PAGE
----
24 January 2008

Laptop crashing? Try this cool trick

Recently my laptop started crashing at random times, usually when I was in the middle of something critical. Like browsing YouTube videos, playing StickCricket and, oh yes, working. I've always had a theory that laptops were pressure-sensitive, that's to say they are sensitive to the amount of pressure I am under, and more likely to fail when that is high, purely out of spite.

When I started thinking about it I realised that my laptop had once run rather quietly, but now seemed to be a noisy beast with the cooling fan running all the time, and it had become consistently too hot to have on my lap. I hunted down the excellent, if slightly confusing, free application called Notebook Hardware Control, which lets you monitor hard disk and CPU temperatures, and was shocked to find my CPU regularly running in the 90s (Celsius/Centigrade) and peaking as high as 112 degrees before crashing. Being famous for my insight and deductive reasoning, I surmised that this was perhaps less than ideal.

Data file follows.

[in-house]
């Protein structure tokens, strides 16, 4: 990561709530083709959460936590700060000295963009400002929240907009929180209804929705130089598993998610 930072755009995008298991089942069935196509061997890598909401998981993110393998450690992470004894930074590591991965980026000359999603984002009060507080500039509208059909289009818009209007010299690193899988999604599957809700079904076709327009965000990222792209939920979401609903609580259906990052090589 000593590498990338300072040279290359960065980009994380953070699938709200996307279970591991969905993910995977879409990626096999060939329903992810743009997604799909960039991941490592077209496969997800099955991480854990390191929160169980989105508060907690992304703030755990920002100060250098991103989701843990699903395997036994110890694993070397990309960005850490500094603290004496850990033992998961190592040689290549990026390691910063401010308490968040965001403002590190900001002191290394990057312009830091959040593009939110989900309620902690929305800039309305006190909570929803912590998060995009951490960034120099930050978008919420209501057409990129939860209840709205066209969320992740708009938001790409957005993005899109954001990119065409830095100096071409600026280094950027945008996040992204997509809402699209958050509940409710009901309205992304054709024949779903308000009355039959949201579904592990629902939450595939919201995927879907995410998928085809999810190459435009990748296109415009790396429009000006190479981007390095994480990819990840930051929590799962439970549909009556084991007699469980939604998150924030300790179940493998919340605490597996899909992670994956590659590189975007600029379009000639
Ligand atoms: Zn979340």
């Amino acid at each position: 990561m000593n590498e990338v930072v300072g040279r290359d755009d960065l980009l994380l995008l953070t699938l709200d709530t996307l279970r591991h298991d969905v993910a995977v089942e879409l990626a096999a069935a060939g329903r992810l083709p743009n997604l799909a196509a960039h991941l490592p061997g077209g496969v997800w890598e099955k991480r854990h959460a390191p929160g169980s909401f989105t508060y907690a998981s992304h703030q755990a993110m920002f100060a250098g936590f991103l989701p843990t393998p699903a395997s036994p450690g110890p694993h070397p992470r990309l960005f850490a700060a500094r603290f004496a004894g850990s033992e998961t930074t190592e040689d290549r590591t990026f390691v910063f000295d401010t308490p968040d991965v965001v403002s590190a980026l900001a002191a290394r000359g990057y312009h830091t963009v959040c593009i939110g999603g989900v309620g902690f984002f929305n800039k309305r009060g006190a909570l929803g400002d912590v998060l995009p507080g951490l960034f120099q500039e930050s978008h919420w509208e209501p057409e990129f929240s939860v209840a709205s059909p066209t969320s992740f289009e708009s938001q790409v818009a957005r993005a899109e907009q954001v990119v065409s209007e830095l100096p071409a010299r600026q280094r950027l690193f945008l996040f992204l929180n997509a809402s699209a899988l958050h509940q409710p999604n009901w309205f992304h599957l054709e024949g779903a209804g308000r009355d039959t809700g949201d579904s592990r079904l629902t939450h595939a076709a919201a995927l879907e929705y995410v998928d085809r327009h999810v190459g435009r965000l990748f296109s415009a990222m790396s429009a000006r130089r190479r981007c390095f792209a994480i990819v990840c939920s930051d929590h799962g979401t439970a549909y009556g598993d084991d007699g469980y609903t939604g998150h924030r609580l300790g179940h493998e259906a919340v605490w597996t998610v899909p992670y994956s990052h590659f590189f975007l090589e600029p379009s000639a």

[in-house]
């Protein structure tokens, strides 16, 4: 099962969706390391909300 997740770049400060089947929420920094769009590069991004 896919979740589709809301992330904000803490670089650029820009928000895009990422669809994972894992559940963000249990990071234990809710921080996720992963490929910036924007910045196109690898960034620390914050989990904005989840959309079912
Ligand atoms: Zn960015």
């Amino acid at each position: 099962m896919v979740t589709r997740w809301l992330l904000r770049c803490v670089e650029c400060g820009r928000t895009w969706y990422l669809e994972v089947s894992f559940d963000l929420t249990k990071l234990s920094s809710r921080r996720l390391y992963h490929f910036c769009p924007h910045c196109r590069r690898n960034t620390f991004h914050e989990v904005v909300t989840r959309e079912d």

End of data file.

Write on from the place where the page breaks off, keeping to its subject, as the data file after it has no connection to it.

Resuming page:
So I took a trip down to my local electronic hobby shop, Dick Smith, and bought myself a can of air, the compressed variety used for cleaning equipment, and sprayed it in every hole and gap I could find. My machine was instantly cured, and is now running in the high 50s and low 60s. It's also far quieter, because the fan is now only one a fraction of the time, rather than all the time as it was. Cost $15, Time 30 seconds, result, dramatic and instant cure.

I'd be willing to bet that most laptop crashes are caused by overheating, and recommend you try this before anything else. The reason it works is that over time, dust, skin and so on build up inside your laptops fan, vents, and in particular, the CPU heatsink. Just make sure you get the right sort of spray, avoiding freeze sprays, or anything that leaves a deposit. And good luck!Go to eebahgum!